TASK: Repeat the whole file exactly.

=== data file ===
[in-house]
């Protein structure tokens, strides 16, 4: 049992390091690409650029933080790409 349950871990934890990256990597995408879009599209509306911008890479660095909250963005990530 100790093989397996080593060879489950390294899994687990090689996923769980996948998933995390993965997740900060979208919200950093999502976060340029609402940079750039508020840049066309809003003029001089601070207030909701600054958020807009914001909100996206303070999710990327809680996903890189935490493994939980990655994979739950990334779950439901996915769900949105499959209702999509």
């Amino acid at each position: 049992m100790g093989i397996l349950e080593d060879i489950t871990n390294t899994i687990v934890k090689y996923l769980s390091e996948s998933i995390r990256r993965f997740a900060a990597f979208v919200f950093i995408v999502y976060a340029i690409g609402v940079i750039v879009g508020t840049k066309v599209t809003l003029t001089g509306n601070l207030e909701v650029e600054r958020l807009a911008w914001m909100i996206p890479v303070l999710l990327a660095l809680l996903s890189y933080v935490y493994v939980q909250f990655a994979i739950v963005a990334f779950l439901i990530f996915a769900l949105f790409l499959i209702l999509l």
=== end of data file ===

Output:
[in-house]
């Protein structure tokens, strides 16, 4: 049992390091690409650029933080790409 349950871990934890990256990597995408879009599209509306911008890479660095909250963005990530 100790093989397996080593060879489950390294899994687990090689996923769980996948998933995390993965997740900060979208919200950093999502976060340029609402940079750039508020840049066309809003003029001089601070207030909701600054958020807009914001909100996206303070999710990327809680996903890189935490493994939980990655994979739950990334779950439901996915769900949105499959209702999509």
């Amino acid at each position: 049992m100790g093989i397996l349950e080593d060879i489950t871990n390294t899994i687990v934890k090689y996923l769980s390091e996948s998933i995390r990256r993965f997740a900060a990597f979208v919200f950093i995408v999502y976060a340029i690409g609402v940079i750039v879009g508020t840049k066309v599209t809003l003029t001089g509306n601070l207030e909701v650029e600054r958020l807009a911008w914001m909100i996206p890479v303070l999710l990327a660095l809680l996903s890189y933080v935490y493994v939980q909250f990655a994979i739950v963005a990334f779950l439901i990530f996915a769900l949105f790409l499959i209702l999509l």